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Dane County wind farm’s fate rests with WPPI

By Paul Snyder

A $20 million wind farm proposed for Springfield hinges on whether Sun Prairie-based WPPI Energy will buy electricity and eventually acquire the project.

Sun Prairie-based Wave Wind LLC needs an answer from the utility by Tuesday, or the turbines will be sent to Iowa or Minnesota, said Dionne Lummus, Wave Wind’s business development coordinator.

“The project will put a lot of money into the community and has no opposition at the local level,” she said. “To me, it seems like an easy business decision.”

But the wrinkle in Wave Wind’s plan is the 8.3 cents per kilowatt-hour it will require WPPI pay for electricity.

That rate will pay off Wave Wind’s investment in the turbines in 10 years, Lummus said, and then WPPI can take ownership of the 10-megawatt project.

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But the developer’s asking price already killed a similar proposed deal with Madison Gas & Electric Co. MG&E argued it could buy electricity at about 2.9 cents per kilowatt-hour and that it would not put an extra rate burden on its customers if it does not need the power.

Peter Taglia, staff scientist for Clean Wisconsin Inc., said he did not buy MG&E’s argument. He said 2.9 cents might be the current rate, but that is subject to change. He said Wave Wind is offering a fixed price that is not subject to market-driven changes.

He said if WPPI rejects the offer, it sends a bad message to small wind farm developers throughout the state.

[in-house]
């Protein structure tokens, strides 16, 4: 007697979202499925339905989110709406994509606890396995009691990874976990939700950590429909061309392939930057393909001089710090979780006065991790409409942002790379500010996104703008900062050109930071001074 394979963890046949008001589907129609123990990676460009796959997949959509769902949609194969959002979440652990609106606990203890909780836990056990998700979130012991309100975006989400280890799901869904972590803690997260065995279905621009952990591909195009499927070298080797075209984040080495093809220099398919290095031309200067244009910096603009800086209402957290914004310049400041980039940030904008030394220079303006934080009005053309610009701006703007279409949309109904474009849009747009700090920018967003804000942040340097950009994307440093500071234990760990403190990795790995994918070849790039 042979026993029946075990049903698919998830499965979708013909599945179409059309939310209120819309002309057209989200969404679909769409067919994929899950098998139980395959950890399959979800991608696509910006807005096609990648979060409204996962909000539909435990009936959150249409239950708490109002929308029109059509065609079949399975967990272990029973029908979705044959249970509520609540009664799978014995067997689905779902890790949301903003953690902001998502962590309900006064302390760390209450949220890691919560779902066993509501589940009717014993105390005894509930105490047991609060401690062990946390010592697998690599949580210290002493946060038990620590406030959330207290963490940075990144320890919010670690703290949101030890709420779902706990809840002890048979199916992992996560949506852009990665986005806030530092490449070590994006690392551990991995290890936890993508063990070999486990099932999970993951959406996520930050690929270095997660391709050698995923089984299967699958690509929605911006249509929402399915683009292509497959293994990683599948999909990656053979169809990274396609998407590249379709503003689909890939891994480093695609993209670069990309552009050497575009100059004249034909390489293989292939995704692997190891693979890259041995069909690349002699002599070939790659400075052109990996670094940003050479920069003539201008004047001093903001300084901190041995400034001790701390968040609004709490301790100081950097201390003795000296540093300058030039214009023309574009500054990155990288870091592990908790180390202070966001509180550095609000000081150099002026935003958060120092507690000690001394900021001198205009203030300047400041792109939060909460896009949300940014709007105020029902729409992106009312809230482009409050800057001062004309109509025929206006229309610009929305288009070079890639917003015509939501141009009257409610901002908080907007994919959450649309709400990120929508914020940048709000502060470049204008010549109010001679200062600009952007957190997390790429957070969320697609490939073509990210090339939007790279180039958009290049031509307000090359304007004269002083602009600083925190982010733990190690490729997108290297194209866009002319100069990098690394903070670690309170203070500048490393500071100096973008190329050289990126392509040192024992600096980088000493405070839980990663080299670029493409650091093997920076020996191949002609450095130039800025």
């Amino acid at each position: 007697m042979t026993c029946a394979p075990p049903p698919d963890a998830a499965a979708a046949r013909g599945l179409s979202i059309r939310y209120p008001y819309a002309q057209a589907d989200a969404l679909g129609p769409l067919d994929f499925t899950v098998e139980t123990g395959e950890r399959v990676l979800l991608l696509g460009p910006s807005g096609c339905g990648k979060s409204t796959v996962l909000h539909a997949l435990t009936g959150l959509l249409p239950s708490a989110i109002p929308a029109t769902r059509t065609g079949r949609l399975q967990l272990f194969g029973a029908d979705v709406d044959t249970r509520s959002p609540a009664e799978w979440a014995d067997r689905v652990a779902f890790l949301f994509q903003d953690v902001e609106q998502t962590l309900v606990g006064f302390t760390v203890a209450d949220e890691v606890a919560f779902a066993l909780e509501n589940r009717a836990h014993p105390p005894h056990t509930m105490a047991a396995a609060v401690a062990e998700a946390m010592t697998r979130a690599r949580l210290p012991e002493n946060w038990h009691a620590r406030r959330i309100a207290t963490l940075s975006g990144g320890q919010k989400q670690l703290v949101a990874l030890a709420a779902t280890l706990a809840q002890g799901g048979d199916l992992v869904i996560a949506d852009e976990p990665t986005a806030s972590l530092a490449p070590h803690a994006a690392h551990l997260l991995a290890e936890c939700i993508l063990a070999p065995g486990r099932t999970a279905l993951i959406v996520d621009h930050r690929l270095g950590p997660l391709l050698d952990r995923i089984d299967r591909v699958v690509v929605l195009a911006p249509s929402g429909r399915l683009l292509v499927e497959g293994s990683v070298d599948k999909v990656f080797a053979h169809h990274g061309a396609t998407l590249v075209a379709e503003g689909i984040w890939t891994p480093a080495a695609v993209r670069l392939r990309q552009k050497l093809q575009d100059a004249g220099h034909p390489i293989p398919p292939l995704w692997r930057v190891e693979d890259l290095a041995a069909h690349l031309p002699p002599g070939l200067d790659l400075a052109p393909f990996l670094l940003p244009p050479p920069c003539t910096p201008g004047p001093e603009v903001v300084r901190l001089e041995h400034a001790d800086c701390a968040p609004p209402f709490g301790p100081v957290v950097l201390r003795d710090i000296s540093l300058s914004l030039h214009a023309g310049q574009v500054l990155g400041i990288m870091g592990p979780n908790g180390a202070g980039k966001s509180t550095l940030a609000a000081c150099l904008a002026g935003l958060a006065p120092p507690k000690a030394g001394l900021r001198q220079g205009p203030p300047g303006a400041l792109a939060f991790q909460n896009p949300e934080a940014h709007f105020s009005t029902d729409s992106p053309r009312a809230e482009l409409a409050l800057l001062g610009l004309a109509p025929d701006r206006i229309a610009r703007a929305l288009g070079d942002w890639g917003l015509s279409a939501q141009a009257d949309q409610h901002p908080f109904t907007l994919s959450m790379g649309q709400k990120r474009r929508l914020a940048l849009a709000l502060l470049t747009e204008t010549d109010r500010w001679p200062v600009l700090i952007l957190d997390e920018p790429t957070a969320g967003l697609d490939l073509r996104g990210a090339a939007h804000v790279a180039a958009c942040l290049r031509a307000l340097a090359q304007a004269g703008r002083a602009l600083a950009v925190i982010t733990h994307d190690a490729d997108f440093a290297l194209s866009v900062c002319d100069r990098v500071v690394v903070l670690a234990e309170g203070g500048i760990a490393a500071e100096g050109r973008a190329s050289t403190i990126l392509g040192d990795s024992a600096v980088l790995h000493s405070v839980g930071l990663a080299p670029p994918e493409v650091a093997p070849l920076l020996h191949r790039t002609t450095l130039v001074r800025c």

“Projects like that have the ability to be smaller scale and produce a lot of energy,” he said. “It’s visible from the Capitol and can give people who live close to the source a more tangible relationship with energy. It would mean a lot for Dane County.”

WPPI spokeswoman Anne Rodriguez confirmed the company has discussed buying electricity from Wave Wind, but declined to comment on whether there will be a deal.

If there is no deal, Lummus said, Wave Wind will move the turbines to a project elsewhere in the country. The developer is working on projects in Minnesota, Iowa, North Dakota, Texas and New Mexico. Lummus said the company must notify Hyundai Heavy Industries by Tuesday where the turbines will go. Wave Wind bought the turbines from Hyundai last year.

“We put the cart before the horse with this,” she said. “Usually, you get the purchase agreements before you have the turbines, but we got the turbines first and we got all the local approvals, so we tried to make it work.”

Dave Laufenberg, a Springfield supervisor, said necessary approvals are in place, but the town is not entirely supportive of the project.

“It’s probably a good thing for the environment,” he said. “But we still have questions. I don’t think it will bring much revenue to the town, and what happens in 20 years if there’s a better way to harness free energy and these things are obsolete?”

The state’s Wind Siting Council is crafting proposed rules for approval of wind projects that would generate less than 100 megawatts, such as Wave Wind’s. Lummus said Legislative action is needed to create a simpler approval process. She said if the Springfield project does not happen, neither will other small projects around Wisconsin.

“The wind regime here is terrible,” she said. “If we’re really expected to do these small projects for 2 cents per kilowatt-hour, nobody’s going to be able to make a project work. The future of small community wind will be dead.”

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